With Marinus Link as a regulated interconnector, the costs would be recovered from Transmission Use of System charges where existing rules allocate the costs to the state in which the assets are built. This has not previously been done for an undersea link (Basslink, which began operating in April 2006, is operated as a market network service provider, i.e. an unregulated asset), and apart from the identifiable assets in each of Tasmania and Victoria at the ends of the interconnector, it’s unclear how the costs of the cable in Commonwealth waters would be allocated between the states.
The initial study argues that it should only proceed as a regulated service if there are contributions from government and/or the pricing framework is modified to recognise that the benefits are “principally” to the mainland. The Prime Minister, Scott Morrison, publicly weighed into this issue and stated that it was only fair that Victoria pick up the costs of the project because the “beneficiary of having that reliable power will be in Victoria”.[vi]
Timing and Route
While detail of shortlisted routes for the interconnector have not been disclosed for commercial reasons, the favourable routes connect a converter station in north-west Tasmania by high voltage direct current (HVDC) cable to a converter station in Victoria’s Latrobe Valley.
The earliest a 600MW link could be built is the mid-2020s. A 1200MW link delivered in two 600 MW stages would see the first 600 MW commissioned by the mid-2020s with the full capacity two to three years later.
Further work is to be undertaken this year to consider this assessment further. And the report notes that AEMO had recognised in its ISP that existing generators “may” retire earlier than design life due to emissions reduction targets – while factors such as reliability and other market factors could impact on the economic viability of some generators.
This is because it would facilitate development of Tasmania’s lower cost, dispatchable resources such as additional hydro (Tasmania is also seen to have very strong wind resources),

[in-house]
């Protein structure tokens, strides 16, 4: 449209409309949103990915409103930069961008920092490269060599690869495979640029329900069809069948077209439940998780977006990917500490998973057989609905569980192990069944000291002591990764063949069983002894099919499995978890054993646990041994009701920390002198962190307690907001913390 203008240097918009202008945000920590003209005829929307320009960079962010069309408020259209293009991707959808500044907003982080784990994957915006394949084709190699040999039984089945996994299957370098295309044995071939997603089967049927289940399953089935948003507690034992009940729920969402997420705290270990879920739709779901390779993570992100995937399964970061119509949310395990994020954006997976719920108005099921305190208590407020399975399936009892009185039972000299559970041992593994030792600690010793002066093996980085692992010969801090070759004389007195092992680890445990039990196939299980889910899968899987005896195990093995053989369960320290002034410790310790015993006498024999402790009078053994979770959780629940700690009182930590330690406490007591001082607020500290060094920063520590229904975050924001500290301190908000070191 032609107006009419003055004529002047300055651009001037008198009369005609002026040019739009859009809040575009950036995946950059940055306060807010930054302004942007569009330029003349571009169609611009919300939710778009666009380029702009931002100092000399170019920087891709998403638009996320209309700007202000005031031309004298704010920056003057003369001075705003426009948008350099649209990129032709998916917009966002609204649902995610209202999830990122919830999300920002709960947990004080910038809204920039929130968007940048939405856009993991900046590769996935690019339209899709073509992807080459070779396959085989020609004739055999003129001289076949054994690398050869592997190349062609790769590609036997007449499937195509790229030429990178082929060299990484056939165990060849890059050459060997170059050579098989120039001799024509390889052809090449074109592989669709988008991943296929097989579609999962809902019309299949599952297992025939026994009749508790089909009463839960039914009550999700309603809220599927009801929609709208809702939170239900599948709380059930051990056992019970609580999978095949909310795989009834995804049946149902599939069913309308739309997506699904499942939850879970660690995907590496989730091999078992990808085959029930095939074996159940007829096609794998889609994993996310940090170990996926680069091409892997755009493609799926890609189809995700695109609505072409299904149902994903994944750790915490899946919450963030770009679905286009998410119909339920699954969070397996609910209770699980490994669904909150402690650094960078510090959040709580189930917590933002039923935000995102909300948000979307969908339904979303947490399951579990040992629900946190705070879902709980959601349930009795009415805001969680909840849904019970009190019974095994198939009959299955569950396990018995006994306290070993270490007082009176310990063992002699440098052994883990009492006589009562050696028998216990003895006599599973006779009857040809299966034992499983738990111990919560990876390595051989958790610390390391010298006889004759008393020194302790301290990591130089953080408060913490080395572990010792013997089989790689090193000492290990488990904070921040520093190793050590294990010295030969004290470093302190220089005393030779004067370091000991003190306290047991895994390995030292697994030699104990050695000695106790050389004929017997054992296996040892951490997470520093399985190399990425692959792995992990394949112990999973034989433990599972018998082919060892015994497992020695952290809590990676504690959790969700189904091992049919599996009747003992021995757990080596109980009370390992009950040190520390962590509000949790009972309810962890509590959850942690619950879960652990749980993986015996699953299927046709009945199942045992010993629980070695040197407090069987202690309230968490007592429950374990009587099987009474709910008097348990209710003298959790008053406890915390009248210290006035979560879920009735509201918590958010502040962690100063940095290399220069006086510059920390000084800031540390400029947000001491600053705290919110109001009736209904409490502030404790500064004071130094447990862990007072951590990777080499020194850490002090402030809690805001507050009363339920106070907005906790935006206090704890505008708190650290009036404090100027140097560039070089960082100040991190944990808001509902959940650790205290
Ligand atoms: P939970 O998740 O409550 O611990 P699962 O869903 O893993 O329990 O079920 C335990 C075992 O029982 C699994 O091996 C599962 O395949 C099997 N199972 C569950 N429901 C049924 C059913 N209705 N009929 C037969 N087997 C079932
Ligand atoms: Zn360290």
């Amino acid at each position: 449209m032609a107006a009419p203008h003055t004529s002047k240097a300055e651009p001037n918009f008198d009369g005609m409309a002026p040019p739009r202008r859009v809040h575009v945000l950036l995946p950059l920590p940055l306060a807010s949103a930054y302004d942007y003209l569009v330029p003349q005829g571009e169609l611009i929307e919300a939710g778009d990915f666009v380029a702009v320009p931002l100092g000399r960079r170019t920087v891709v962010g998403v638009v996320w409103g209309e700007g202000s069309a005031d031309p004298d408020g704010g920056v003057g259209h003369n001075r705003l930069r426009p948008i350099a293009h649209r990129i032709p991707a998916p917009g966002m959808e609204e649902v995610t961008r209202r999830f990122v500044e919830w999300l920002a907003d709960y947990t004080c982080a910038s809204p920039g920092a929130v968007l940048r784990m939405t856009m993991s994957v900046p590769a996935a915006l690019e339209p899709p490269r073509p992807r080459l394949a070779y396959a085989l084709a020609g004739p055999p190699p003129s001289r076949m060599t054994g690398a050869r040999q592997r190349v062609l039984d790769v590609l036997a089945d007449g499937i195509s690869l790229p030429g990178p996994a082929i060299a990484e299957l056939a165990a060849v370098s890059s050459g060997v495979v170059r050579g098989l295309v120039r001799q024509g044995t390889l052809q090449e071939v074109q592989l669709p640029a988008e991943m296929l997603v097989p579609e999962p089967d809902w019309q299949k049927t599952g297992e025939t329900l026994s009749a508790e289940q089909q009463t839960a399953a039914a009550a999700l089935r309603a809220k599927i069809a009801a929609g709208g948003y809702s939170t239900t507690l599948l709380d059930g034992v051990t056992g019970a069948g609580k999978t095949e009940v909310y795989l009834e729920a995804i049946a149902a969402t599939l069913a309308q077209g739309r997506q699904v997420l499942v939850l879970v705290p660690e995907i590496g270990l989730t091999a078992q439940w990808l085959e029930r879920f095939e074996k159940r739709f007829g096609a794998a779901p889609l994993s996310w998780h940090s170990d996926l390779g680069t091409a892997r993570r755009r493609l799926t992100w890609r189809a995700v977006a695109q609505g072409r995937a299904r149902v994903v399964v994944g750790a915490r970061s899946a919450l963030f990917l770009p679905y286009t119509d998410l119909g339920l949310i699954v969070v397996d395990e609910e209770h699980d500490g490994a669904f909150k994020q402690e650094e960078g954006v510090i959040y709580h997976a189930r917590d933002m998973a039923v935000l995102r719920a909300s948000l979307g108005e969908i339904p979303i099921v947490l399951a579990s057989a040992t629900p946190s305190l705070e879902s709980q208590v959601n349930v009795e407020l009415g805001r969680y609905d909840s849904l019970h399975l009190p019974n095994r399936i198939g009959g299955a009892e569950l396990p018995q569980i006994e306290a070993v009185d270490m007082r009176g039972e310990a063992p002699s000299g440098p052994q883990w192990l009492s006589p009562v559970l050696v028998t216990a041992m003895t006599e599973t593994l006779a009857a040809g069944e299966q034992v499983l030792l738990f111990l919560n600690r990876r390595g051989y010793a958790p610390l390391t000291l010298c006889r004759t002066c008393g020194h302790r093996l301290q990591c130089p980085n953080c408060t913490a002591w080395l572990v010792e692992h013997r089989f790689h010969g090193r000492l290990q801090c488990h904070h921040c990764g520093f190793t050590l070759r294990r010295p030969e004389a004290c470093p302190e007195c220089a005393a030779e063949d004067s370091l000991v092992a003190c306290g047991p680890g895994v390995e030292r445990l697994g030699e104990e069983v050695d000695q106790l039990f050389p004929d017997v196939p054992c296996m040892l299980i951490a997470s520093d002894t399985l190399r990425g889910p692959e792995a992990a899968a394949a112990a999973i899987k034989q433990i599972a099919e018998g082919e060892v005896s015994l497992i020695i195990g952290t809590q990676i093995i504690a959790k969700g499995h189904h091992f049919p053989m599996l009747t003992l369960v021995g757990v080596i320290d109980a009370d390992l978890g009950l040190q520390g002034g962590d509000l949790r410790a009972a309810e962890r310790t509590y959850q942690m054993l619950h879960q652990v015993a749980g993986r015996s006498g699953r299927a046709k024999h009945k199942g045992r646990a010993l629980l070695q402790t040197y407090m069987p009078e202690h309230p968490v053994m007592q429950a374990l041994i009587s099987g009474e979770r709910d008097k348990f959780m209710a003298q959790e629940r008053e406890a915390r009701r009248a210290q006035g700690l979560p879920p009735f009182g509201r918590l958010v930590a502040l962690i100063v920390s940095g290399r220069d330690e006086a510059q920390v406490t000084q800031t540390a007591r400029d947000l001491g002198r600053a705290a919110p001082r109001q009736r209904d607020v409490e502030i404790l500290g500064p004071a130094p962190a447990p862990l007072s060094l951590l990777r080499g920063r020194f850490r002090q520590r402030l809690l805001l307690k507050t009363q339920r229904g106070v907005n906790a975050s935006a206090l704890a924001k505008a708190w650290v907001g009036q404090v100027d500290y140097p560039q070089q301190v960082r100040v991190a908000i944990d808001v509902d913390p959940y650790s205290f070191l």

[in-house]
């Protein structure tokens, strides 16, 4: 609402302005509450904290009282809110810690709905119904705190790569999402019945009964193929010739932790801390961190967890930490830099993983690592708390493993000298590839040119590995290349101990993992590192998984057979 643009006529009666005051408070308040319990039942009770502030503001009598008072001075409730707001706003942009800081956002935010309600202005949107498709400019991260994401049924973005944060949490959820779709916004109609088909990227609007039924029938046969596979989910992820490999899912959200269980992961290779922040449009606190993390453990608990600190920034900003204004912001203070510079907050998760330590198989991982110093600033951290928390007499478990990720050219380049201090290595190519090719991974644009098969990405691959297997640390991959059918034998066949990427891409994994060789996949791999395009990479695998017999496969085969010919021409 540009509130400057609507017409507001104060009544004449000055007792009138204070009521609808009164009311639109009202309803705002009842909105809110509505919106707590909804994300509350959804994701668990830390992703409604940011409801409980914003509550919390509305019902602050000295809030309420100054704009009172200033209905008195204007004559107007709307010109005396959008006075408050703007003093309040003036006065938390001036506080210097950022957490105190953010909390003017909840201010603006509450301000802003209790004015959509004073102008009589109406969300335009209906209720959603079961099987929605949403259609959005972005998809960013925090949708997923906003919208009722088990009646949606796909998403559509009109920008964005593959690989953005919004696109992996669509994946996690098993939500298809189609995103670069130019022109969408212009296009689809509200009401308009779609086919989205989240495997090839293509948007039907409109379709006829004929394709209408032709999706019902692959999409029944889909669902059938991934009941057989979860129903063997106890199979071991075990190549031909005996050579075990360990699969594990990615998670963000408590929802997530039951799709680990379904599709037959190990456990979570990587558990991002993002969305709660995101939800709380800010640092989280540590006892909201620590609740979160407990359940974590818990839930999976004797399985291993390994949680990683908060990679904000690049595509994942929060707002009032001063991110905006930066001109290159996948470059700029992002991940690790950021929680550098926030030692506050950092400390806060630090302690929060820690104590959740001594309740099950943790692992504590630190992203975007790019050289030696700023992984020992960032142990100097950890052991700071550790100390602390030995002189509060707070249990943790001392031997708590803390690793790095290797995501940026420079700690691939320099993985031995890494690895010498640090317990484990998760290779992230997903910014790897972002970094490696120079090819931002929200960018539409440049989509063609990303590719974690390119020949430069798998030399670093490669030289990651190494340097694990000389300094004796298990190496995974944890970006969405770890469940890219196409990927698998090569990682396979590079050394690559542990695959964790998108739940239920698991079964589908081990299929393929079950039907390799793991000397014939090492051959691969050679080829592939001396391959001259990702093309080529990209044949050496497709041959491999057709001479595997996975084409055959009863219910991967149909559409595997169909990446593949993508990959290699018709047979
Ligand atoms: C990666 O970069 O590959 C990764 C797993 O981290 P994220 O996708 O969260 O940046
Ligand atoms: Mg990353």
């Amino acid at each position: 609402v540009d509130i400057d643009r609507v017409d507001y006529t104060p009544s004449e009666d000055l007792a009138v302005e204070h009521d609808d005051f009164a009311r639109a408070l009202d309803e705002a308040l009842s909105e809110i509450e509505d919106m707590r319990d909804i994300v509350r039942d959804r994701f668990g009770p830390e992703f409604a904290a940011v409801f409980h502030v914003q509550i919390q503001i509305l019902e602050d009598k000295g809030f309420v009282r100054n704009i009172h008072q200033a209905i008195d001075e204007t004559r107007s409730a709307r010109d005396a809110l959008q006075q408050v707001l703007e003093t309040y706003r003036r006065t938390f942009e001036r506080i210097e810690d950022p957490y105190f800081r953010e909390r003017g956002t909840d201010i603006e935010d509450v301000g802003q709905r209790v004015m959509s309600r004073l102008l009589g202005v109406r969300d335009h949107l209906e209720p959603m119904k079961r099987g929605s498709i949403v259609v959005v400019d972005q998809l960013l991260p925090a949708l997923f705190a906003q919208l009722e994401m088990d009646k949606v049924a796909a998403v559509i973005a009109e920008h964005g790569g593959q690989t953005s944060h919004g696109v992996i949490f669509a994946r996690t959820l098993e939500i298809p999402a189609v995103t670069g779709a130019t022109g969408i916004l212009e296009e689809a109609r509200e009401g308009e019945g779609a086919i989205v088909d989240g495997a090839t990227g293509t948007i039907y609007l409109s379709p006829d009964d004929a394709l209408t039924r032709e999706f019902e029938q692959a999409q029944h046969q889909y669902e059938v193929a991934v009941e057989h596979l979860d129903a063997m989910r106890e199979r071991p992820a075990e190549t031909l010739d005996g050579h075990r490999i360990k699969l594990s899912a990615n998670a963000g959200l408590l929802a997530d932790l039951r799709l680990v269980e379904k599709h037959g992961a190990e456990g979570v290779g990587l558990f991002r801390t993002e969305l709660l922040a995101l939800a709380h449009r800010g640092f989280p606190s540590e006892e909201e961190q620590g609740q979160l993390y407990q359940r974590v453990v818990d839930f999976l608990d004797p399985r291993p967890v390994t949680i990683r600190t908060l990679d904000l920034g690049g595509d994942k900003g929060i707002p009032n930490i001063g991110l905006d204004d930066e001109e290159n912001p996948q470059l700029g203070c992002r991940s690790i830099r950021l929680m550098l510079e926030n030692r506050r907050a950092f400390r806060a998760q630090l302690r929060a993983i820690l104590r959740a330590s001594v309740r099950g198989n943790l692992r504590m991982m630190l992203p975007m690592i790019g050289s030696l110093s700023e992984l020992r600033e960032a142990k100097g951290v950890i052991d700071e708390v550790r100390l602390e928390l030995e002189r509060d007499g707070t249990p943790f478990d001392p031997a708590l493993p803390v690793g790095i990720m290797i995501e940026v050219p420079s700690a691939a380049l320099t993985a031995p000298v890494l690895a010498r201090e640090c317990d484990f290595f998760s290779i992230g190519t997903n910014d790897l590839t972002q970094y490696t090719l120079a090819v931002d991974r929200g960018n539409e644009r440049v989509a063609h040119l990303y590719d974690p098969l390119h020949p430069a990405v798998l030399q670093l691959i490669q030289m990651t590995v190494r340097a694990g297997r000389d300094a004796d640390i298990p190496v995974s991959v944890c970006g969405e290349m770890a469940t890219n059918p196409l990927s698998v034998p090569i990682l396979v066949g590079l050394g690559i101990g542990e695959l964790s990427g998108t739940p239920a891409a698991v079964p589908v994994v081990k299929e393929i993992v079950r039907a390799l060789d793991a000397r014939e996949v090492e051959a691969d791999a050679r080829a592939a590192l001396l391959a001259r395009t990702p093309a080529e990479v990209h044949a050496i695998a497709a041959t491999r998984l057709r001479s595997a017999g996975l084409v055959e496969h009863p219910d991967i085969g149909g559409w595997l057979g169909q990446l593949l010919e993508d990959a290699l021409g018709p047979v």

So what are the next steps for the Marinus Link? The project website points to:
[ii] Energy in Tasmania Report, 2017-18, Office of the Tasmanian Economic Regulator
[iii] Infrastructure Priority List, Australian Infrastructure Plan Project and Initiative Summaries, February 2019. Infrastructure Australia
[iv] AEMO observations: Operational and market challenges to reliability and security in the NEM
[v] Australian Energy Market Operator, Integrated System Plan, page 88
[vi] Morrison pledges $50m in ‘energy efficiency’ grants as part of climate policy pivot, The Guardian, 28 February 2019
In February Texas endured a winter storm that dragged temperatures well below freezing. Electricity generation plant and gas infrastructure proved unprepared for these temperatures and around a third of the state’s effective capacity went offline for some or all of this period, just as demand was spiking to a new winter record.
A perennial discussion in energy market policy is the contest between what we are ultimately trying to achieve: “customer benefits” or “market benefits”. When making market rules, or building monopoly assets, rules require that we assess “net market” benefits. A number of recent government policies have been justified on customer benefit assessments alone.
The economics of traditional plants are well understood, but since their construction, the way they need to operate has changed substantially. This has been driven by a combination of the age of the plants as well as the large influx of renewables, which is changing the supply and demand patterns of the grid.